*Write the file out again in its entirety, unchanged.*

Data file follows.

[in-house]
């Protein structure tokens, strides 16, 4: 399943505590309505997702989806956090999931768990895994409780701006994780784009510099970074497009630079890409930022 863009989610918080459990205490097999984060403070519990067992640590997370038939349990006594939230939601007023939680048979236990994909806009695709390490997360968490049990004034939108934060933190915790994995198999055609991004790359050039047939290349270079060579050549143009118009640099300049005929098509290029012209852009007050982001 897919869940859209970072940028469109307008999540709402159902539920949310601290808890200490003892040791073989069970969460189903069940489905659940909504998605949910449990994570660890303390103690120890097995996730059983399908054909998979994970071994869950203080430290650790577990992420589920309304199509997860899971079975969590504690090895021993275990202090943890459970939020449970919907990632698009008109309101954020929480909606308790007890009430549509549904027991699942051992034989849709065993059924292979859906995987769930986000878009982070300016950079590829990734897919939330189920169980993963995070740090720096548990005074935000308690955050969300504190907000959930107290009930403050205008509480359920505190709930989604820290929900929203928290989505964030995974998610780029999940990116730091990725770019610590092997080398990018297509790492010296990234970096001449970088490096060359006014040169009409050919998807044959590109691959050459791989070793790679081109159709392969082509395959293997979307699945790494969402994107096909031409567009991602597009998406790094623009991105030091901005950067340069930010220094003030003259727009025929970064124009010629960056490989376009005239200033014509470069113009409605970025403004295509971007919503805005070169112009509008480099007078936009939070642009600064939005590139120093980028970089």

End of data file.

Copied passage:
[in-house]
């Protein structure tokens, strides 16, 4: 399943505590309505997702989806956090999931768990895994409780701006994780784009510099970074497009630079890409930022 863009989610918080459990205490097999984060403070519990067992640590997370038939349990006594939230939601007023939680048979236990994909806009695709390490997360968490049990004034939108934060933190915790994995198999055609991004790359050039047939290349270079060579050549143009118009640099300049005929098509290029012209852009007050982001 897919869940859209970072940028469109307008999540709402159902539920949310601290808890200490003892040791073989069970969460189903069940489905659940909504998605949910449990994570660890303390103690120890097995996730059983399908054909998979994970071994869950203080430290650790577990992420589920309304199509997860899971079975969590504690090895021993275990202090943890459970939020449970919907990632698009008109309101954020929480909606308790007890009430549509549904027991699942051992034989849709065993059924292979859906995987769930986000878009982070300016950079590829990734897919939330189920169980993963995070740090720096548990005074935000308690955050969300504190907000959930107290009930403050205008509480359920505190709930989604820290929900929203928290989505964030995974998610780029999940990116730091990725770019610590092997080398990018297509790492010296990234970096001449970088490096060359006014040169009409050919998807044959590109691959050459791989070793790679081109159709392969082509395959293997979307699945790494969402994107096909031409567009991602597009998406790094623009991105030091901005950067340069930010220094003030003259727009025929970064124009010629960056490989376009005239200033014509470069113009409605970025403004295509971007919503805005070169112009509008480099007078936009939070642009600064939005590139120093980028970089």